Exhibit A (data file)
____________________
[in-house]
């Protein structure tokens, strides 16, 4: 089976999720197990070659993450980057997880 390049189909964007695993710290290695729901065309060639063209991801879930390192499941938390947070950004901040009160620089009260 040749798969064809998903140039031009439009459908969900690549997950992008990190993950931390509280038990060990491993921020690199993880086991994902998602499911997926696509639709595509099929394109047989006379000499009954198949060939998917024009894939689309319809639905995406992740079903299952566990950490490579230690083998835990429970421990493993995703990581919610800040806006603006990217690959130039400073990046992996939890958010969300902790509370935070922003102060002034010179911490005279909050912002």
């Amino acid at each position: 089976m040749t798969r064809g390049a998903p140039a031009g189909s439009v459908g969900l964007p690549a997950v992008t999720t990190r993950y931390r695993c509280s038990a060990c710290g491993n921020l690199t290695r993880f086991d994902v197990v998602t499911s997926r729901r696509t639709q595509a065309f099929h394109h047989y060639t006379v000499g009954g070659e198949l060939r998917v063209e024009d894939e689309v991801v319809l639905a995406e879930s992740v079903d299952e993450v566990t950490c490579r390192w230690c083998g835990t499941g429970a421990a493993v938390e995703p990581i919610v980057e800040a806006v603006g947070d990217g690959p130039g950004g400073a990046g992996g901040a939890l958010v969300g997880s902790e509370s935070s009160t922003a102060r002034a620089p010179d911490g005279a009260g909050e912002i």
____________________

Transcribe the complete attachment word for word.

[in-house]
């Protein structure tokens, strides 16, 4: 089976999720197990070659993450980057997880 390049189909964007695993710290290695729901065309060639063209991801879930390192499941938390947070950004901040009160620089009260 040749798969064809998903140039031009439009459908969900690549997950992008990190993950931390509280038990060990491993921020690199993880086991994902998602499911997926696509639709595509099929394109047989006379000499009954198949060939998917024009894939689309319809639905995406992740079903299952566990950490490579230690083998835990429970421990493993995703990581919610800040806006603006990217690959130039400073990046992996939890958010969300902790509370935070922003102060002034010179911490005279909050912002």
């Amino acid at each position: 089976m040749t798969r064809g390049a998903p140039a031009g189909s439009v459908g969900l964007p690549a997950v992008t999720t990190r993950y931390r695993c509280s038990a060990c710290g491993n921020l690199t290695r993880f086991d994902v197990v998602t499911s997926r729901r696509t639709q595509a065309f099929h394109h047989y060639t006379v000499g009954g070659e198949l060939r998917v063209e024009d894939e689309v991801v319809l639905a995406e879930s992740v079903d299952e993450v566990t950490c490579r390192w230690c083998g835990t499941g429970a421990a493993v938390e995703p990581i919610v980057e800040a806006v603006g947070d990217g690959p130039g950004g400073a990046g992996g901040a939890l958010v969300g997880s902790e509370s935070s009160t922003a102060r002034a620089p010179d911490g005279a009260g909050e912002i």